beach injuries in Alabama

Personal Injury Risks at the Beach This Summer

Alabama’s peak beach season is beginning to heat up, and tourists who are looking for some fun in the sun are starting to pour in from nearby states. The Yellowhammer State boasts some of the finest beaches in the world; and this year, the state’s beach tourism is being boosted by $1 million in Covid relief funds that is being spent on major travel advertising campaigns in Tennessee, Georgia, Kentucky, and other Southeastern states.

For many area families, summer vacations mean days or weeks spent frolicking the Gulf Coast beaches. But if you are planning a beach vacation this year, it is important to be aware of the inherent dangers that come with being in or near the ocean. Here are some things to watch out for:

Rip Currents

The National Oceanic and Atmospheric Administration (NOAA) identifies rip currents as one of the biggest hazards that ocean swimmers and surfers face. Also known as undertow or riptides, rip currents are strong and narrow currents that flow outward from the beach area and can pull swimmers and surfers out into dangerously deep waters.

You do not have to go too far into the ocean to get caught in a rip current, and they are said to account for more than 80% of rescues that are performed by beach lifeguards. If you get caught in a rip current, the best thing to do is to swim out of the current (not against it), then swim to shore. If you need help, waive at or call the lifeguard for assistance.

High Winds

Be especially careful if you are doing any beach-related activities on a windy day. High winds can create big waves that make it more difficult to swim or surf, and the wind can be very disruptive if you are going out on a boat, jet ski, or another type of watercraft. Monitor the weather report before you head to the beach, and if there are signs of more serious weather such as heavy rain, lightning, tropical storms, and hurricanes, leave the beach immediately and get to safety.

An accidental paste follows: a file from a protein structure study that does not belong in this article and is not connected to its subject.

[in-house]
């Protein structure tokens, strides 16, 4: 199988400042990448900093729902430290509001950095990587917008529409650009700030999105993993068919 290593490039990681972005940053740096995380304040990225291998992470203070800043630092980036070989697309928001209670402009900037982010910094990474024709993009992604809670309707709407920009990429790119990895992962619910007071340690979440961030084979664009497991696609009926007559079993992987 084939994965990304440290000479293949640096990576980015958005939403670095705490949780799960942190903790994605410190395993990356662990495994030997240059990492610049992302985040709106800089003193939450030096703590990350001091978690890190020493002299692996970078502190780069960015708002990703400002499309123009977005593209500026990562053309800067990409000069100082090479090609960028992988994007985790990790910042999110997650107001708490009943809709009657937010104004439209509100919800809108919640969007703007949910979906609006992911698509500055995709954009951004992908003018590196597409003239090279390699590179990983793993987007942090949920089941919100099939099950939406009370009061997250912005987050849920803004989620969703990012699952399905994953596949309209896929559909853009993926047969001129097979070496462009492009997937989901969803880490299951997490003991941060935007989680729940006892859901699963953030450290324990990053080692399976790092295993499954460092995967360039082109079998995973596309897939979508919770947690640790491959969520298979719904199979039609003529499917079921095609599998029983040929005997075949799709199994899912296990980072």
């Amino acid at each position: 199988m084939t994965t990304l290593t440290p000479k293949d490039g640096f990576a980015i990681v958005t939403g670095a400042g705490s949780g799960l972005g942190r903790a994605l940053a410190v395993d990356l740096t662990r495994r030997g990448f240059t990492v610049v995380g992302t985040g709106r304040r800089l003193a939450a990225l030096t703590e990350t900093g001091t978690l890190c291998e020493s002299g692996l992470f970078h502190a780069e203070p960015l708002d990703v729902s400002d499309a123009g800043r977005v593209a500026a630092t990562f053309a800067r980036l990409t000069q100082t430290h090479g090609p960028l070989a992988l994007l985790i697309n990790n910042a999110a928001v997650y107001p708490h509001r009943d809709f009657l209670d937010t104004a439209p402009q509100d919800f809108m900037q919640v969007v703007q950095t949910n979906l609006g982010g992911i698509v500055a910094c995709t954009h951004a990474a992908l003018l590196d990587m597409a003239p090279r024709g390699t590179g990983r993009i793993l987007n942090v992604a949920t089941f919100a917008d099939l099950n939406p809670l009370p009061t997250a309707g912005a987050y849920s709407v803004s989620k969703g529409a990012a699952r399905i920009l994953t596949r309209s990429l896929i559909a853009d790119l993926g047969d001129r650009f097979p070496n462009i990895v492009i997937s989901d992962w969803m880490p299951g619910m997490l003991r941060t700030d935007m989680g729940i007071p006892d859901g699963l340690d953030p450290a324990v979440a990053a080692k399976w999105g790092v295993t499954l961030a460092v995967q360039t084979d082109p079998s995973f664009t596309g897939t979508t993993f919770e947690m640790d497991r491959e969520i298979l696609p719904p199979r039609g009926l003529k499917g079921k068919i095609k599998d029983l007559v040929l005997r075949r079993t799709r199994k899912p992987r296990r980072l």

Unclean Water

Pollution is all too common on America’s beaches. In fact, there is not a single coastline in any US state that does not have some type of polluted beach. Sewage, stormwater pollution, and other types of contaminants can make beachgoers very ill. Although beaches are monitored by health officials, it is best to look at reports ahead of time to see if there has been any pollution reported at the beach where you will be vacationing.

Unstable Structures

Be careful about structures that are attached to the water, such as piers and jetties. When structures like these are old and/or poorly maintained, they can deteriorate quickly because of their continual exposure to water. You should also be aware of structures like these if you are swimming or surfing as a strong wave or rip current can knock you into one of them and cause injury.

Excessive Sun Exposure

Many of us go to the beach just to lie in the sun and soak up the rays. But this is one of those activities where you can definitely get too much of a good thing. The sun’s strong UV rays can quickly cause sunburn, especially if you have light and/or sensitive skin. They can also cause eye problems and dehydration, and too much sun exposure over time can result in skin cancer.

Shark Attacks

Although it is a fairly rare occurrence, those who swim in the ocean run the risk of being attacked by a shark. Shark attacks have increased somewhat in recent years, but statistically you are still more likely to be hit by lightning and far more likely to be killed in a car crash than from a shark attack. Just be aware that they are out there and do your best to stay out of deep waters.

Important Safety Tips for Gulf Coast Vacations

  • Heed all warnings and follow all instructions and posted signs.
  • Keep a close eye on children playing at the beach, especially those who have not yet had swimming lessons.
  • Bring a lifejacket for kids and others who are not strong swimmers but plan to be on the shore or in the water.
  • Enter the ocean feet first as it is too shallow to dive in.
  • Always monitor the weather report closely before starting your day at the beach.
  • Only swim in waters where there is a lifeguard on duty.
  • Use an adequate amount of sunscreen and limit your exposure to the sun.
  • Have plenty of consumable fluids on hand and stay hydrated.

Suffered a Personal Injury in Alabama? Contact Burge & Burge for Legal Help

We at Burge & Burge hope you have lots of fun and stay safe on the Alabama beaches this summer. But if you do happen to get injured because of someone else’s negligence, remember that we are just a phone call away. For a free consultation with one of our attorneys, message us online or give us a call at 205-251-9000. We look forward to serving you!

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